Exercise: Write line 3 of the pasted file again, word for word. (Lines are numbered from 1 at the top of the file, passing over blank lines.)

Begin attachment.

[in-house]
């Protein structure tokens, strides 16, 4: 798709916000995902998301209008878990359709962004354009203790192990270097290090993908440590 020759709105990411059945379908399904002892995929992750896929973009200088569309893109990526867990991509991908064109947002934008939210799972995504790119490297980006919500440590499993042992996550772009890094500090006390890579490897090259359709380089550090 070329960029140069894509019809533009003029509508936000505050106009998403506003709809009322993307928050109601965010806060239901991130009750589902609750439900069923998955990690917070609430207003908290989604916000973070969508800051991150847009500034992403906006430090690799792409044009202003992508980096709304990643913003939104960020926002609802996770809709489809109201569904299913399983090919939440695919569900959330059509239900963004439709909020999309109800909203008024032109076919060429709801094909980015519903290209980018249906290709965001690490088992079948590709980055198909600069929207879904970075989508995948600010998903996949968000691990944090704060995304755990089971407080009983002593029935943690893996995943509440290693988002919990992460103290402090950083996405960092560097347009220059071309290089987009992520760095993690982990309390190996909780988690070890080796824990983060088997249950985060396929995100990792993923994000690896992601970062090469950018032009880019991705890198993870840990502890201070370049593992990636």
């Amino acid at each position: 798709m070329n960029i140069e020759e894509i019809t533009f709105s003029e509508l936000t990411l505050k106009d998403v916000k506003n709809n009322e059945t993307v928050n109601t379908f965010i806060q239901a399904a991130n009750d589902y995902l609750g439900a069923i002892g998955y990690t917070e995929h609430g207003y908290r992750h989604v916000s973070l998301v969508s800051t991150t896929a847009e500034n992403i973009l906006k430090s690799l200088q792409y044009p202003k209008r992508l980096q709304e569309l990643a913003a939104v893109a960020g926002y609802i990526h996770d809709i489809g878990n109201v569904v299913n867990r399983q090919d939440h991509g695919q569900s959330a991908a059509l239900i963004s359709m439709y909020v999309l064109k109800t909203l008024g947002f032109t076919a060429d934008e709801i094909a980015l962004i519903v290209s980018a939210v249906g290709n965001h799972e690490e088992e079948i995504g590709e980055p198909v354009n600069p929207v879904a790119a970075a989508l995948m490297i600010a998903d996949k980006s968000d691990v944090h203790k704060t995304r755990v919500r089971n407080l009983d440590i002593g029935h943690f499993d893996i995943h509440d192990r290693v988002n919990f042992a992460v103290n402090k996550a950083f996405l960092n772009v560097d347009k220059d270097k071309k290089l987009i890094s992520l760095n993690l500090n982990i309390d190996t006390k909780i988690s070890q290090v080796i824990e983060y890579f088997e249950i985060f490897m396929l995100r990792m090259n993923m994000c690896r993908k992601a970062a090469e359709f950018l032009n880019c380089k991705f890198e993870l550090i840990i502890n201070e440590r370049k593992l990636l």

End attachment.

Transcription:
């Amino acid at each position: 798709m070329n960029i140069e020759e894509i019809t533009f709105s003029e509508l936000t990411l505050k106009d998403v916000k506003n709809n009322e059945t993307v928050n109601t379908f965010i806060q239901a399904a991130n009750d589902y995902l609750g439900a069923i002892g998955y990690t917070e995929h609430g207003y908290r992750h989604v916000s973070l998301v969508s800051t991150t896929a847009e500034n992403i973009l906006k430090s690799l200088q792409y044009p202003k209008r992508l980096q709304e569309l990643a913003a939104v893109a960020g926002y609802i990526h996770d809709i489809g878990n109201v569904v299913n867990r399983q090919d939440h991509g695919q569900s959330a991908a059509l239900i963004s359709m439709y909020v999309l064109k109800t909203l008024g947002f032109t076919a060429d934008e709801i094909a980015l962004i519903v290209s980018a939210v249906g290709n965001h799972e690490e088992e079948i995504g590709e980055p198909v354009n600069p929207v879904a790119a970075a989508l995948m490297i600010a998903d996949k980006s968000d691990v944090h203790k704060t995304r755990v919500r089971n407080l009983d440590i002593g029935h943690f499993d893996i995943h509440d192990r290693v988002n919990f042992a992460v103290n402090k996550a950083f996405l960092n772009v560097d347009k220059d270097k071309k290089l987009i890094s992520l760095n993690l500090n982990i309390d190996t006390k909780i988690s070890q290090v080796i824990e983060y890579f088997e249950i985060f490897m396929l995100r990792m090259n993923m994000c690896r993908k992601a970062a090469e359709f950018l032009n880019c380089k991705f890198e993870l550090i840990i502890n201070e440590r370049k593992l990636l």